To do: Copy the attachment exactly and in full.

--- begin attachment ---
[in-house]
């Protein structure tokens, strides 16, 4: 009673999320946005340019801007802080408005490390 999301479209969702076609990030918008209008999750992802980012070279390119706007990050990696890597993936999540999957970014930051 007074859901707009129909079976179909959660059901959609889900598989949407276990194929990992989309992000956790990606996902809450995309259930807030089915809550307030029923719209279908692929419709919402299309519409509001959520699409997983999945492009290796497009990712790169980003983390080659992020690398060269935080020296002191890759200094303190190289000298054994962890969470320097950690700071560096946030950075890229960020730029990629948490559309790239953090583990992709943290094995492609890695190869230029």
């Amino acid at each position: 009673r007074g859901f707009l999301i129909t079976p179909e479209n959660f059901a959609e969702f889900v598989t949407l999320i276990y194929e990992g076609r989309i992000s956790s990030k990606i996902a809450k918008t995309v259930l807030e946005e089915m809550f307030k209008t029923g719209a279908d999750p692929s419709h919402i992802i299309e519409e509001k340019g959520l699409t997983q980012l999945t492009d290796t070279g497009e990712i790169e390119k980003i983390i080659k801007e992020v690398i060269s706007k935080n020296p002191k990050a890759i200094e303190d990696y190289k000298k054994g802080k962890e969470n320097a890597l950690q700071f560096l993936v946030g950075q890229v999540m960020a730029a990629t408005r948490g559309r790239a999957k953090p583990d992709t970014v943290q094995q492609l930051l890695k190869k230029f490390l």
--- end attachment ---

[in-house]
């Protein structure tokens, strides 16, 4: 009673999320946005340019801007802080408005490390 999301479209969702076609990030918008209008999750992802980012070279390119706007990050990696890597993936999540999957970014930051 007074859901707009129909079976179909959660059901959609889900598989949407276990194929990992989309992000956790990606996902809450995309259930807030089915809550307030029923719209279908692929419709919402299309519409509001959520699409997983999945492009290796497009990712790169980003983390080659992020690398060269935080020296002191890759200094303190190289000298054994962890969470320097950690700071560096946030950075890229960020730029990629948490559309790239953090583990992709943290094995492609890695190869230029």
């Amino acid at each position: 009673r007074g859901f707009l999301i129909t079976p179909e479209n959660f059901a959609e969702f889900v598989t949407l999320i276990y194929e990992g076609r989309i992000s956790s990030k990606i996902a809450k918008t995309v259930l807030e946005e089915m809550f307030k209008t029923g719209a279908d999750p692929s419709h919402i992802i299309e519409e509001k340019g959520l699409t997983q980012l999945t492009d290796t070279g497009e990712i790169e390119k980003i983390i080659k801007e992020v690398i060269s706007k935080n020296p002191k990050a890759i200094e303190d990696y190289k000298k054994g802080k962890e969470n320097a890597l950690q700071f560096l993936v946030g950075q890229v999540m960020a730029a990629t408005r948490g559309r790239a999957k953090p583990d992709t970014v943290q094995q492609l930051l890695k190869k230029f490390l």